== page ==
For the sake of this Valentine’s Day meditation, dispel the notion that longevity in a relationship equals happiness. I’ve met a lot of people in their 70s and 80s who would divorce if they could.
Also dispel the idea of the “great” marriage. Perfect couples turn out to be the ones with the most to hide. A good marriage is good enough. I would rank mine — ours — as pretty good.
When Karen and I tell young people that we have been married for almost 50 years, they show surprise. That number seems hard to imagine in a culture where every married couple has a coin flip’s chance of Splitsville.
Divorce — especially in cases of abuse, addiction and infidelity — can be the best option, one most often initiated by women. In my Catholic parish in the 1950s and ’60s, we knew only one child whose parents were divorced. I now wonder how many women felt trapped in their marriages, by fear, by potential stigma, but also by the religious imperative that what God has joined together let no man put asunder.
But now many marriages end after just a few years. What are the chances, then, that one will last a half-century?
All this is prologue to a photo I just found. It was taken in 1969, at the Providence College Ring Dance in Rhode Island, an event that celebrated the Class of 1970 receiving our class rings. Mine felt like it weighed 5 pounds, and I wore it maybe twice.
I went with a nice girl named Diane, our only date. In the photo, five of us — Gordon, Joe, Danny, Peter and me — are sitting in our monkey suits, glasses raised, toasting the photographer and the world to come. When that photo turned up, something struck me. All five of us have remained married to our original spouses.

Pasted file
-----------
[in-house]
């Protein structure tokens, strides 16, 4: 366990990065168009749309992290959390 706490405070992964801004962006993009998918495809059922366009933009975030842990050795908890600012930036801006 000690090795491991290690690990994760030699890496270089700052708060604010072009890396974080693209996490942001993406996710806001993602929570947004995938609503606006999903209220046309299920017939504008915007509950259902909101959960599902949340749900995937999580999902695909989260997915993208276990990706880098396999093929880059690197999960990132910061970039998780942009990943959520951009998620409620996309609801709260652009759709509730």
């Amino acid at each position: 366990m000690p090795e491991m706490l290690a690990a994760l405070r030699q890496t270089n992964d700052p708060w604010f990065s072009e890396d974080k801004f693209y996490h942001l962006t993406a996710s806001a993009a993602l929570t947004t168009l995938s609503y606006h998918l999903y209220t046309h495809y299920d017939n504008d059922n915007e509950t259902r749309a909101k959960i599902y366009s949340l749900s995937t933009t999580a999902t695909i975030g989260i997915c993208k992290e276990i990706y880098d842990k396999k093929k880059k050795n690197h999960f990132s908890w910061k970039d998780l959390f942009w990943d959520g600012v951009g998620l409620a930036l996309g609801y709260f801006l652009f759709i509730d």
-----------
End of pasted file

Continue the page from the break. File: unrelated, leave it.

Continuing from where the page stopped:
When I added the five other classmates with whom I remain in close touch, it applies to them as well.
As of 2021, here are the number of years married for the 10 of us:
51, 51, 50, 50, 50, 48, 47, 47, 46, 45.
I was an English major, but can add the numbers. That’s 485 years of marriage, rounded off to a solid half-millennium.
I interviewed three of the guys in that photo in search of the “secret” ingredient. There was none. Each couple had to find their way in a different fashion. I knew enough about my friends to understand that the good lives they had built had come with obstacles along the way.
In the extended Clark family, raising three daughters, we have confronted, or at least bumped into, countless physical, emotional and social disorders. How about cancer, addiction, mental illness, intolerance, hurricanes, the deaths of many loved ones? How about being robbed at gunpoint in a motel room? How about trying to survive a pandemic?
Experiences like these destroy many marriages. We wish them on no one. But I believe in my heart that they have made our marriage stronger.
When I asked Karen if there was a virtue or behavior that helped sustain us, she thought about it for a while. It wasn’t something easy and automatic, like “a good sense of humor” or “a willingness to compromise.” Those help, for sure. Her choice was “freedom.”
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In other words, neither of us had imposed our will upon the other, but rather had supported the other in our individual hopes and aspirations. I thought of at least one counter-example, where I kind of insisted, “Please do NOT write anything political on Facebook.” But that stands out as the exception.
I read an essay in a Catholic magazine years ago — I wish I could find it — arguing for the three necessary elements of an enduring love. I’ve memorized them and believe they apply to all kinds of marriages across cultures and generations, from the straightest to the gayest.